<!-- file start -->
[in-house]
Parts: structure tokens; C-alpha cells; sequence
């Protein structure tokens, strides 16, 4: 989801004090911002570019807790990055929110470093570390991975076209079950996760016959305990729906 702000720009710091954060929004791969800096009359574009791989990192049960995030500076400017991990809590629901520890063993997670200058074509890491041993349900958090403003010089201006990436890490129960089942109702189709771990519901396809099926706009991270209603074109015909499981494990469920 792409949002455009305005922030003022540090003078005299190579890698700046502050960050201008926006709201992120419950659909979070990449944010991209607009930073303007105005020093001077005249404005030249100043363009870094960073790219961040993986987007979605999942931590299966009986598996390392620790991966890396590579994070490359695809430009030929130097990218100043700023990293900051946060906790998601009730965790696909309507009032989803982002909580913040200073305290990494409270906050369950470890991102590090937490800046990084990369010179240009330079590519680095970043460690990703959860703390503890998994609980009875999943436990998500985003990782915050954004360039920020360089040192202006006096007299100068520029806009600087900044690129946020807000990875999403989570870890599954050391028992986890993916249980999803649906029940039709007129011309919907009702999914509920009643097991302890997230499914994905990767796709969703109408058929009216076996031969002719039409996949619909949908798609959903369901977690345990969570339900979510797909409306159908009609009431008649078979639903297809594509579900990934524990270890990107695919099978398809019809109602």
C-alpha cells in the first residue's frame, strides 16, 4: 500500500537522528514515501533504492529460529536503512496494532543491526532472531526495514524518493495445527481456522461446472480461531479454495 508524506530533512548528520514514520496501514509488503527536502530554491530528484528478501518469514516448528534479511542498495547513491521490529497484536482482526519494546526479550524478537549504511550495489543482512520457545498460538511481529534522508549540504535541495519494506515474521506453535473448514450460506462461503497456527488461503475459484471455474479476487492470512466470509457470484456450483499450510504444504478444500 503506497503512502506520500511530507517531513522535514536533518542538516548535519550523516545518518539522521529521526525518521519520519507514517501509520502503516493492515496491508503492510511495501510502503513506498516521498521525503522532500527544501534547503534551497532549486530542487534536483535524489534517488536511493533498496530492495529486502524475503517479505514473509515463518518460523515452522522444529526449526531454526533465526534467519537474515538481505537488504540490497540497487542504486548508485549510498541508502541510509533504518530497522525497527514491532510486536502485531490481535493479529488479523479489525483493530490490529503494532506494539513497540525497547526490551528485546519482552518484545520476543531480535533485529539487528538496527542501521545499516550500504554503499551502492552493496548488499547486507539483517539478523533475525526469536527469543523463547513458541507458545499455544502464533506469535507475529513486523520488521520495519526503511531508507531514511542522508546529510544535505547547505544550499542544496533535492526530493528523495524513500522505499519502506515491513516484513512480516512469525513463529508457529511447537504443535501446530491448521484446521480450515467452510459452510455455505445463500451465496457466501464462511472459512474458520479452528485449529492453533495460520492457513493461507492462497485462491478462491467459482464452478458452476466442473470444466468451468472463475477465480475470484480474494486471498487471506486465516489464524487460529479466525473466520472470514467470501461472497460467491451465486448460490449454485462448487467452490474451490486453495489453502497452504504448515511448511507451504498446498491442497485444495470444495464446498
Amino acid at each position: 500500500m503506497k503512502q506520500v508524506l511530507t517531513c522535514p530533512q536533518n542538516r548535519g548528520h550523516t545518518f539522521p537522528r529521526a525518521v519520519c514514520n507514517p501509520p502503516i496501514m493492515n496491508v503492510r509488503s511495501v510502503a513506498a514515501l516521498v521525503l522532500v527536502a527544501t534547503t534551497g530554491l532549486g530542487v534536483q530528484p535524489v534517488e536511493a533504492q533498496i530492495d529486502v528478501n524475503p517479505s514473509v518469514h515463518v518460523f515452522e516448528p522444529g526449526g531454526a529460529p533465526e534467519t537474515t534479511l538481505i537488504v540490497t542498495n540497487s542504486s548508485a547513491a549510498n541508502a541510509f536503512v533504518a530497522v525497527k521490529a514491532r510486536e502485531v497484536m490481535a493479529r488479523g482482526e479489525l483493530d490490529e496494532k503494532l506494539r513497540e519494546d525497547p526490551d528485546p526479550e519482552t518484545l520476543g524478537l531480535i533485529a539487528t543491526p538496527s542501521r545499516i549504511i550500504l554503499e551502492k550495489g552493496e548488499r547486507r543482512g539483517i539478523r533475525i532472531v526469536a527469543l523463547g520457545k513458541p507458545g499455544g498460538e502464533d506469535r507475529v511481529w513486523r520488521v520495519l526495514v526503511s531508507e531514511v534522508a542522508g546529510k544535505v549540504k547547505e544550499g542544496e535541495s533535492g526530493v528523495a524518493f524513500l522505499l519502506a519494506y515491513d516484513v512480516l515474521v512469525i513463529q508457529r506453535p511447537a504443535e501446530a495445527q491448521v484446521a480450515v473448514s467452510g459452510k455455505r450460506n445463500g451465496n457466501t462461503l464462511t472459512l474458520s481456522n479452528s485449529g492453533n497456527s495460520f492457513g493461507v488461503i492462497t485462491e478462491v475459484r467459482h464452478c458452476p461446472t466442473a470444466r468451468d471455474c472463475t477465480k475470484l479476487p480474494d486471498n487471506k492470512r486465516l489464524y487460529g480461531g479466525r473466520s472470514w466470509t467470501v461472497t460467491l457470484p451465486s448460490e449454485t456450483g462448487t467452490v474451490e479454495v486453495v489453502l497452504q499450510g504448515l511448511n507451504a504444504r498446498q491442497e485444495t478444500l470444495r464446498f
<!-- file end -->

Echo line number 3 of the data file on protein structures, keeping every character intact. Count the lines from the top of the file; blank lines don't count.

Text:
């Protein structure tokens, strides 16, 4: 989801004090911002570019807790990055929110470093570390991975076209079950996760016959305990729906 702000720009710091954060929004791969800096009359574009791989990192049960995030500076400017991990809590629901520890063993997670200058074509890491041993349900958090403003010089201006990436890490129960089942109702189709771990519901396809099926706009991270209603074109015909499981494990469920 792409949002455009305005922030003022540090003078005299190579890698700046502050960050201008926006709201992120419950659909979070990449944010991209607009930073303007105005020093001077005249404005030249100043363009870094960073790219961040993986987007979605999942931590299966009986598996390392620790991966890396590579994070490359695809430009030929130097990218100043700023990293900051946060906790998601009730965790696909309507009032989803982002909580913040200073305290990494409270906050369950470890991102590090937490800046990084990369010179240009330079590519680095970043460690990703959860703390503890998994609980009875999943436990998500985003990782915050954004360039920020360089040192202006006096007299100068520029806009600087900044690129946020807000990875999403989570870890599954050391028992986890993916249980999803649906029940039709007129011309919907009702999914509920009643097991302890997230499914994905990767796709969703109408058929009216076996031969002719039409996949619909949908798609959903369901977690345990969570339900979510797909409306159908009609009431008649078979639903297809594509579900990934524990270890990107695919099978398809019809109602």